January 12, 2012

Mormons in America - Certain in Their Beliefs, Uncertain of Their Place in Society

Reactions to the “Mormon Moment”

Mitt Romney’s presidential campaign, the Broadway musical “The Book of Mormon” and other popular treatments of Mormonism in entertainment media have brought sustained attention to Mormons and their religion, but Mormons themselves think that the American people are ill-informed about Mormonism and reluctant to accept Mormonism as part of mainstream American society. More than four-in-ten Mormons (46%) say they face a lot of discrimination in the U.S. today. And more than half of those surveyed say that the portrayal of Mormons in television and movies is harmful to Mormons’ image.

At the same time, however, Mormons also say that acceptance of Mormonism by the broader society is on the rise, and most Mormons think that Americans are ready to elect a Mormon president. And large majorities of Mormons are happy with their community as a place to live and satisfied with the way things are going in their lives.

Assessment of Americans’ Knowledge of Mormonism

how much do american people know about mormonism

Most Mormons think that non-Mormons in the U.S. are ill-informed about Mormonism. More than six-in-ten Mormons say that the American people as a whole know “not too much” (58%) or nothing at all (4%) about the Mormon religion. Less than four-in-ten Mormons say that the American people know a great deal (4%) or “some” (33%) about Mormonism. The view that most Americans are uninformed about Mormonism is held by six-in-ten Mormons living in the West (63%) and by a similar number of those living in other regions of the country (59%).

Mormons’ assessment of the public’s knowledge about Mormonism tracks fairly closely with the public’s self-assessment. A November 2011 Pew Research Center poll found that among non-Mormons in the U.S., 50% say they know “not very much” or “nothing at all” about Mormonism, while 49% say they know “a great deal” or “some” about the Mormon religion. And a 2010 Pew Research Center survey found that roughly half or more of the public could not correctly identify that Joseph Smith was a Mormon (49%), that the Mormon religion was founded after 1800 (56%) and that the Book of Mormon recounts Jesus’ appearance in North America (60%).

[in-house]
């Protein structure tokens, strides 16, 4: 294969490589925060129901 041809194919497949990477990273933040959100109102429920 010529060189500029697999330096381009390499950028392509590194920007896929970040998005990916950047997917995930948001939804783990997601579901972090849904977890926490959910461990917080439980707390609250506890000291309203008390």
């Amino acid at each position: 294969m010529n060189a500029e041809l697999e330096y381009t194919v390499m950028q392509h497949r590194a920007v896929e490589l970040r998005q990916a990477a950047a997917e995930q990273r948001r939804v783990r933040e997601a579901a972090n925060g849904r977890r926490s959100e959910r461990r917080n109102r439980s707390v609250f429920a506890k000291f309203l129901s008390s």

Acceptance of Mormonism

is mormonism a christian religion

Mormons are nearly unanimous in the view that Mormonism is a Christian religion, with 97% expressing this point of view. By contrast, a November 2011 Pew Research Center survey found that a third of non-Mormons in the U.S. (32%) say the Mormon faith is not a Christian religion; 51% of non-Mormons think that Mormonism is a Christian religion, while 17% are unsure. Compared with other religious groups, more white evangelical Protestants say that Mormonism is not a Christian religion (47%). The general public’s views about whether Mormonism is a Christian religion are unchanged since 2007.

Two-thirds of Mormons (68%) say that the American people as a whole do not see Mormonism as part of mainstream American society, while 28% say their religion is accepted as part of mainstream American culture. Large majorities of Mormons across a variety of subgroups subscribe to the view that Mormonism is seen as being outside the mainstream. Among both men and women, younger Mormons and older Mormons, college graduates and those with less education, roughly two-thirds share the view that most Americans do not see Mormonism as part of mainstream society. There also is little difference on this question between Mormons living in the West and those living in other parts of the country. About two-thirds of both groups say most Americans do not view Mormonism as part of mainstream society.

do the american people see mormonism as part of mainstream society

However, most Mormons think that acceptance of Mormonism is on the rise and that the country is ready to elect a Mormon president. More than six-in-ten (63%) say that the American people are becoming more likely to see Mormonism as mainstream. By comparison, only 5% say Americans are becoming less inclined to view Mormonism as mainstream, and 29% say that the situation is not changing very much.

most say acceptance of mormonism on the rise

The view that acceptance of Mormonism is increasing is more common among college graduates (68%) than among those with a high school education or less (57%). Similarly, Mormons with the highest levels of religious commitment (those who say they pray every day, that religion is very important in their own lives and that they attend religious services at least weekly) are more convinced that acceptance of Mormonism is on the upswing (70%) than are those with lower levels of religious commitment (47%). Men and women express similar views on this question, and the views of Mormons living in the West closely resemble the views of Mormons living in other parts of the country.

are the american people ready to elect a mormon president

Mormons who think their religion is already accepted as part of mainstream society are more apt to say that acceptance of Mormonism is on the rise compared with those who say that Mormonism is not yet seen as mainstream. Majorities in both groups, however, say that Americans are becoming more likely to view Mormonism as mainstream (78% and 58%, respectively).

Most Mormons surveyed (56%) think that the country is ready to elect a Mormon president, while one-third (32%) say the country is not ready for a Mormon president and 12% are unsure.4 Recent Pew Research Center polling indicates that Romney’s Mormonism is a potential stumbling block in the GOP nomination campaign, though it is unlikely to affect him adversely in the general election should he obtain the GOP nomination.